A particle or “walker” moves stochastically around a discrete space in a classical random walk. Quantum walks are the quantum analog, where the walker is also governed by quantum effects such as superposition, quantum interference, and entanglement.
Quantum walks have attracted broad interest because of a growing range of applications in quantum information processing and simulations. Their markedly distinct properties provide a quantum speedup in solving problems, such as database search and graph isomorphism (GI), that can be broadly applied to pattern recognition and computer vision, network analysis, navigation, and website traffic optimization. They could find applications in using and analyzing large but imperfect graph states in measurement-based quantum computing.
Applications of quantum walks can depend on the number, exchange symmetry, and indistinguishability of the particles involved and the underlying graph structures where they move. Here, researchers show that by exploiting an entanglement-driven scheme, silicon photonics can realize these particles with full control over all these properties in one device.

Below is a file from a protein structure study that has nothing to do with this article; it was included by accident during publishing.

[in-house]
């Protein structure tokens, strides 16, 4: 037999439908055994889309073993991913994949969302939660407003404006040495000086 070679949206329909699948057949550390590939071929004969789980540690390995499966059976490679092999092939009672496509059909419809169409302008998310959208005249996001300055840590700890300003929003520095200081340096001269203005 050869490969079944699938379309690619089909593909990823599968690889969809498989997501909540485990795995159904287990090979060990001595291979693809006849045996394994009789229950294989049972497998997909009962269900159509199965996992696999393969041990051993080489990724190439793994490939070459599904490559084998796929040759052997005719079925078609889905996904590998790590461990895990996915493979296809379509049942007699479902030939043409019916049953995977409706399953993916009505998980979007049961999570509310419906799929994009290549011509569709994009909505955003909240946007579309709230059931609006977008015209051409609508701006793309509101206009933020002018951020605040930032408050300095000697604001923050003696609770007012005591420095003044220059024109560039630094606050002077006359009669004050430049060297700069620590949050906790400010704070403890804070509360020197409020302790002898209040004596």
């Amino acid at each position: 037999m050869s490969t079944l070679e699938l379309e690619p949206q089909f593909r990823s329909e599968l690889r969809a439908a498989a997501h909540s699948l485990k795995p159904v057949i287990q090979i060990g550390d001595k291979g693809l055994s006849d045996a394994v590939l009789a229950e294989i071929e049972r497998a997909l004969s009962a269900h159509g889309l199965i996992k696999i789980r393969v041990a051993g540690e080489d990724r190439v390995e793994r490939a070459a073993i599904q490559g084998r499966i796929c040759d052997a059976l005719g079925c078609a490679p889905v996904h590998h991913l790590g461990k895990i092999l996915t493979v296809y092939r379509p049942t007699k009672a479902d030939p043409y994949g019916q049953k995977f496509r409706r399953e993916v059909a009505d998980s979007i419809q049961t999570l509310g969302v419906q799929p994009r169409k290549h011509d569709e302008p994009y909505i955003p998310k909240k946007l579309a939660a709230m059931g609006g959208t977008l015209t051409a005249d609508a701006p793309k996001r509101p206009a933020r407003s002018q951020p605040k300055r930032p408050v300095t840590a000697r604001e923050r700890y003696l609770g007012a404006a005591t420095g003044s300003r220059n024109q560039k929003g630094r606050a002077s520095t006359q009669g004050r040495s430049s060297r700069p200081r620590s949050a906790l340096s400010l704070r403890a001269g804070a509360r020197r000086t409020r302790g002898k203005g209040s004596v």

With the full programmability of the device and the inherent subwavelength stability of its monolithic integration, researchers were able to experimentally implement quantum walk–based algorithms of hundreds of graph configurations on a single device—they search for marked vertices in graphs and distinguish nonisomorphic graph pairs. These demonstrations physically explore the suitability of simulating quantum walk phenomena and applications in silicon photonics as the scale and capability of the technology grow.
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